[Editor’s Note: This is the fourth and final article in a series of articles from the Ethics and Professionalism Committee of the Indiana Judicial Conference. The author thanks and acknowledges the contributions of those who attended the session at the September 2010 Judicial Conference in Indianapolis and contributed to the “Best Practices” suggestions related here.]
How should a judge react to commentary in a motion, brief, or other pleading that is inappropriate, scandalous, or just has no place in a public record? Trial court judges are very familiar with these types of writings: when the husband accuses the wife of having an affair; the wife accuses the husband of molesting the children; or one lawyer calls the other lawyer a liar and a cheat.
Remember, Trial Rule 12(F) can be a judge’s best friend. That rule states that a trial court, upon its own initiative, may order stricken from any pleading “any insufficient claim or defense or any redundant, immaterial, impertinent, or scandalous matter.”
When confronted with an attorney or attorneys who use inappropriate commentary or are doing battle through written pleadings, a judge must deal with the issue as soon as possible. The situation could quickly accelerate into more scurrilous writings. The judge should call both attorneys into chambers and advise them that this type of unprofessional action will not be tolerated.
What should a presiding judge do if he or she is the target of the written attack? First, take a deep breath. Do not act in anger or with emotion. The trial judge has the tools available to address the situation under Trial Rule 12(F), by using direct contempt power, or both.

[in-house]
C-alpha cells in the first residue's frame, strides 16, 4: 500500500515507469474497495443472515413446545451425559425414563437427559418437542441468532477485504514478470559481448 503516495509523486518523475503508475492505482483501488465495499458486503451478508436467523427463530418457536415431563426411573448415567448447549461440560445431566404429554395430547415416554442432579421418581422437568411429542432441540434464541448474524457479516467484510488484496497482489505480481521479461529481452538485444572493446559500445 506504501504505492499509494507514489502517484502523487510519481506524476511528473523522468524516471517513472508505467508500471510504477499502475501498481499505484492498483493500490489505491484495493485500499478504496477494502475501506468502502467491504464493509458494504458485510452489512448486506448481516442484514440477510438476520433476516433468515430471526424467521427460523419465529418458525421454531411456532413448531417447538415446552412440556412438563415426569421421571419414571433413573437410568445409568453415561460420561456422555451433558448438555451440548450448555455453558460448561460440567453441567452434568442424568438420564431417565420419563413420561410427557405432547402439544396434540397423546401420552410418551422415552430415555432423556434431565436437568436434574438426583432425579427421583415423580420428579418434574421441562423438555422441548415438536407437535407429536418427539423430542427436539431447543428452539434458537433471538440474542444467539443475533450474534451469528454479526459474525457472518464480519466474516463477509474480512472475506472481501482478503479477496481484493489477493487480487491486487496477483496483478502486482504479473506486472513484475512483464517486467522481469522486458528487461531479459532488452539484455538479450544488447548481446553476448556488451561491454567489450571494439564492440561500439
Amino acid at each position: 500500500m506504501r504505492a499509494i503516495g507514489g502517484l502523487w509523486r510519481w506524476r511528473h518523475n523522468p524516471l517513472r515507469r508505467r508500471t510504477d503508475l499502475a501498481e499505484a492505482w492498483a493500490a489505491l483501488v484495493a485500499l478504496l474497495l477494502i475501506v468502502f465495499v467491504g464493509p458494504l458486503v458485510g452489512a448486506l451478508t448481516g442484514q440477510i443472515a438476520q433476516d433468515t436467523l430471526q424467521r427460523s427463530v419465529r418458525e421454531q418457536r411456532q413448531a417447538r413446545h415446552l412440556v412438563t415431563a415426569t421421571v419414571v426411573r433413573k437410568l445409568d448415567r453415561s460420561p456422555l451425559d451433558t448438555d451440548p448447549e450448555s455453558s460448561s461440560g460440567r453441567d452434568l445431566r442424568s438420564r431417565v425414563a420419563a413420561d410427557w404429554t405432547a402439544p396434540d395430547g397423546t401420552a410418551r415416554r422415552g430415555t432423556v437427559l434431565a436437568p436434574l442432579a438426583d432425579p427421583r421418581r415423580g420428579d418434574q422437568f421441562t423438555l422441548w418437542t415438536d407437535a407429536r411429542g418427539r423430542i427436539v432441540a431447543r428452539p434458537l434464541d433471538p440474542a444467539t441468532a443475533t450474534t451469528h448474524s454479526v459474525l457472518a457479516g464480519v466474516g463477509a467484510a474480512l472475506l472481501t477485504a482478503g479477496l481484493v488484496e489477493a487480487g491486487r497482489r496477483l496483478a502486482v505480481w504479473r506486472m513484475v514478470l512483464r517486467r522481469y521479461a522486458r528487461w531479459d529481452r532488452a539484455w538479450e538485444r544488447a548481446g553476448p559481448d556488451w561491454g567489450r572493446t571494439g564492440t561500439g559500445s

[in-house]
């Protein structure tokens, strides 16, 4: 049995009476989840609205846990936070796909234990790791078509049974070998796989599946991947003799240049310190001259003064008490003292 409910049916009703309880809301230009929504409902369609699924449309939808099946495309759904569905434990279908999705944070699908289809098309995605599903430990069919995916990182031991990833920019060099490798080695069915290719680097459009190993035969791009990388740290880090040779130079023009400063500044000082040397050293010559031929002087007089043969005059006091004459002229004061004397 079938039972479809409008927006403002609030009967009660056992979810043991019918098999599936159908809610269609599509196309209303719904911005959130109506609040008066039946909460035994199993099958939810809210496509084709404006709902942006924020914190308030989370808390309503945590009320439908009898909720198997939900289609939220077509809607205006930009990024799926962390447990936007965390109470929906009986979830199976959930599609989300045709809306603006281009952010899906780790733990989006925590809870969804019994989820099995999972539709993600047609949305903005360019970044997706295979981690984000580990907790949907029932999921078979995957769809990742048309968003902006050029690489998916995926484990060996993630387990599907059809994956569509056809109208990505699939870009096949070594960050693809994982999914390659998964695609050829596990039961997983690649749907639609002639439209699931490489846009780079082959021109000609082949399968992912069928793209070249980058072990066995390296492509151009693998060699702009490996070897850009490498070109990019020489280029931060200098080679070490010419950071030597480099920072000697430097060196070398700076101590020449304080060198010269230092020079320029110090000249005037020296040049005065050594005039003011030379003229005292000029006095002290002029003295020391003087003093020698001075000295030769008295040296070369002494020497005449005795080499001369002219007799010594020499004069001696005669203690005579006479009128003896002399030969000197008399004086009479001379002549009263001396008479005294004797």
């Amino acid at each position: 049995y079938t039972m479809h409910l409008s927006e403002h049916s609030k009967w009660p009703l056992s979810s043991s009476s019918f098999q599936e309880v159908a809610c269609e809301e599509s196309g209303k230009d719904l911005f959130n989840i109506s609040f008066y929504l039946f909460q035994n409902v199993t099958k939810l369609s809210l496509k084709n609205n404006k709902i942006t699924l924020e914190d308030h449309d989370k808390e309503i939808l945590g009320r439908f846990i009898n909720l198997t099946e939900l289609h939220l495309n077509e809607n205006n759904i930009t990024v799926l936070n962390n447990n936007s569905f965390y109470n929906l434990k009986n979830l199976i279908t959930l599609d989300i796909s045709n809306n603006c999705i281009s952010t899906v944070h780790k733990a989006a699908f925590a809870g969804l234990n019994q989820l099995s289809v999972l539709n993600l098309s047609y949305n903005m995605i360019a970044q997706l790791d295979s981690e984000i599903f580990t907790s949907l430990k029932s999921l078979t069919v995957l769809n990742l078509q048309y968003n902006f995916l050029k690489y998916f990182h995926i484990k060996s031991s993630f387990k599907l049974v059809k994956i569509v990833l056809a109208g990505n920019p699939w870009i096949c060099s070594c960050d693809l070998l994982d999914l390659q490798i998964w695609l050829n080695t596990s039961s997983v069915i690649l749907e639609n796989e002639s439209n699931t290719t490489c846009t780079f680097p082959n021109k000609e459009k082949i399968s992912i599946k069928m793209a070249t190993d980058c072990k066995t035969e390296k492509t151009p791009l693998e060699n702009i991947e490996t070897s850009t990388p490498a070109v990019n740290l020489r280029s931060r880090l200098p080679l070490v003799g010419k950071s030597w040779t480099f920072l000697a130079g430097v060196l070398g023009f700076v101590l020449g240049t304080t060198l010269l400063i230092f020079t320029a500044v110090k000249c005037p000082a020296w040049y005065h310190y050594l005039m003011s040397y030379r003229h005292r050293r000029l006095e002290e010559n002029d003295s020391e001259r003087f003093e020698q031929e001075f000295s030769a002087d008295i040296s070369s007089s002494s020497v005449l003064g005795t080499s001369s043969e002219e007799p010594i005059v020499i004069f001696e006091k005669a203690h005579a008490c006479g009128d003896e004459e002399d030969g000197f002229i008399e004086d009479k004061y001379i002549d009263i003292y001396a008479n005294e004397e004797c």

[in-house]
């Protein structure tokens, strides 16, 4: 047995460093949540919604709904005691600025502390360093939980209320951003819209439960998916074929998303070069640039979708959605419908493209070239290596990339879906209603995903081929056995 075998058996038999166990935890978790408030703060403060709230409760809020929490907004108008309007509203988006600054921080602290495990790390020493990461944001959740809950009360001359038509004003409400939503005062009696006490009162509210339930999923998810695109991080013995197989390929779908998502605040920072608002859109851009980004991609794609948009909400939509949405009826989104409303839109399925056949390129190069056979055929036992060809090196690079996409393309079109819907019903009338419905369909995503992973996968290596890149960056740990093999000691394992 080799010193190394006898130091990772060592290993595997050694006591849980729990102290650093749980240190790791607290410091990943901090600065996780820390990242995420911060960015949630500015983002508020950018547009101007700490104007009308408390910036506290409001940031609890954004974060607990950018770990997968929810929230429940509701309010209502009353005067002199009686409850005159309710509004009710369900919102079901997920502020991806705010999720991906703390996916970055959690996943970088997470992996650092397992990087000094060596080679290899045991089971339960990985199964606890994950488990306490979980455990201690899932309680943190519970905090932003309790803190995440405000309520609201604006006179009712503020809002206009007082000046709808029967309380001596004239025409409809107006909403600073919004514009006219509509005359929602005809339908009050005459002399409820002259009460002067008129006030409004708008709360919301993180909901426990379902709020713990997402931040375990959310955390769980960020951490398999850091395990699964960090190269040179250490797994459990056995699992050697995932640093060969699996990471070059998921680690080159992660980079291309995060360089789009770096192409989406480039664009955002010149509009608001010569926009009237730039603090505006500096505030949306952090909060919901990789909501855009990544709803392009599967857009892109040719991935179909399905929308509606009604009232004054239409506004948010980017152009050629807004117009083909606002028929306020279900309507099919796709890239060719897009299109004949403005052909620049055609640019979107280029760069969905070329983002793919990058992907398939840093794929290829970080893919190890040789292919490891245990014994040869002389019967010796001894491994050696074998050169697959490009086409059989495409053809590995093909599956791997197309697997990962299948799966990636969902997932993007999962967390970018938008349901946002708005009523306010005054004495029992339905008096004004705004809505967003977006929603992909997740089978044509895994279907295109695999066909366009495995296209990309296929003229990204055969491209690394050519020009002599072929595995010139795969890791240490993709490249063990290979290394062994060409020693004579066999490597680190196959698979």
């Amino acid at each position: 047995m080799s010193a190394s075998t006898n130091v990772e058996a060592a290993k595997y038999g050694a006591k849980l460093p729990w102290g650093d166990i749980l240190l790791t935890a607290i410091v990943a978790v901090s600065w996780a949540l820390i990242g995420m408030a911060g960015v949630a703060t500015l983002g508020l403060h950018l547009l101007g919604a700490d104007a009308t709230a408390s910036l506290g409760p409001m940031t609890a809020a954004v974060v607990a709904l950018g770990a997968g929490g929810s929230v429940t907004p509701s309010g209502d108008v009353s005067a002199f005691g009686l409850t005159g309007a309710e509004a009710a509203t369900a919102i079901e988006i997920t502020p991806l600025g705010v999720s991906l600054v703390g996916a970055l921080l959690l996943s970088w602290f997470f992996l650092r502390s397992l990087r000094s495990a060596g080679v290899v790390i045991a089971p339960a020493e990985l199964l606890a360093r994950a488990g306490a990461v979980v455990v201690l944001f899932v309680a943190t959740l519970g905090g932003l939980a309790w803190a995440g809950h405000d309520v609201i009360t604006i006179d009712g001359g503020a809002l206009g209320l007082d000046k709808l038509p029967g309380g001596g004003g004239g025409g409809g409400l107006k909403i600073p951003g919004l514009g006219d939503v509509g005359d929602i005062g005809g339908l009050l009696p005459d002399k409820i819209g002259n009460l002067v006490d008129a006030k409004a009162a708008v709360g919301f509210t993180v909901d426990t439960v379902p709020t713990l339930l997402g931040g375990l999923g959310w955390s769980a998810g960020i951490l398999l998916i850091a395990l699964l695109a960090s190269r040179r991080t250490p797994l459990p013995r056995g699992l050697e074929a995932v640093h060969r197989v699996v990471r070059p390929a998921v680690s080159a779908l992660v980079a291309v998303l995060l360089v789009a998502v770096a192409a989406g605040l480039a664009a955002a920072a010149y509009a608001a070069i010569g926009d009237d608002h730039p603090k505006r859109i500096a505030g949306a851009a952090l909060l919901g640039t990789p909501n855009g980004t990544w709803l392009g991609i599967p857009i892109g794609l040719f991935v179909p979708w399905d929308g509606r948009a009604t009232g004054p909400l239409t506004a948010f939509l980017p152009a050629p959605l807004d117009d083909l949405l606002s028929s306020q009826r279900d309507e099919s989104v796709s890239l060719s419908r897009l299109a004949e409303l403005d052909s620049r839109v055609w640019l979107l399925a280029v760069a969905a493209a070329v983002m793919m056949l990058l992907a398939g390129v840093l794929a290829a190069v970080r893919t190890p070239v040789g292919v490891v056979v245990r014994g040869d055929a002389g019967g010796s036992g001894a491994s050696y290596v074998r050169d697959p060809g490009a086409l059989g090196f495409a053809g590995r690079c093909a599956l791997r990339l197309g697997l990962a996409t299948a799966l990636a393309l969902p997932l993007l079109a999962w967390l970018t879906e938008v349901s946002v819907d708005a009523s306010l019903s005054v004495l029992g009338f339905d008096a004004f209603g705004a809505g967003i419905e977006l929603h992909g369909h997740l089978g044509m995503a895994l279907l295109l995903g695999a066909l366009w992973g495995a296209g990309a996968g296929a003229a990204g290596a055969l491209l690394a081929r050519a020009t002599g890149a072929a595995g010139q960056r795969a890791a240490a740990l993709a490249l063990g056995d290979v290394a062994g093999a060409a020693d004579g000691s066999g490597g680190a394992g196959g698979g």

Making disparaging or inflammatory remarks about the judge in court pleadings can constitute direct contempt. Kerr v. State, 141 N.E. 308 (Ind. 1923); Jacobsen v. State, 384 N.E.2d 1041 (Ind. Ct. App. 1979). Although the specifics regarding direct contempt proceedings are beyond this column’s scope, judges should exercise caution if they delay deleting the inappropriate material from the record and scheduling a hearing. Time is a factor, and the longer the wait, the less likely the issue may be a matter of direct contempt.
Judges should also consider allowing a different judge to hear the contempt proceedings, especially when the situation is extremely serious. If someone has made very personal remarks against the judge or a family member, perhaps the judge should let a judicial officer who is not personally affected hear the contempt proceedings.
The justice system may be more damaged by scandalous or inappropriate commentary in written materials filed with the court than from comments made in court. These documents are part of the court’s permanent record. Judges should remember to wisely use the tools available to them when dealing with inappropriate written materials.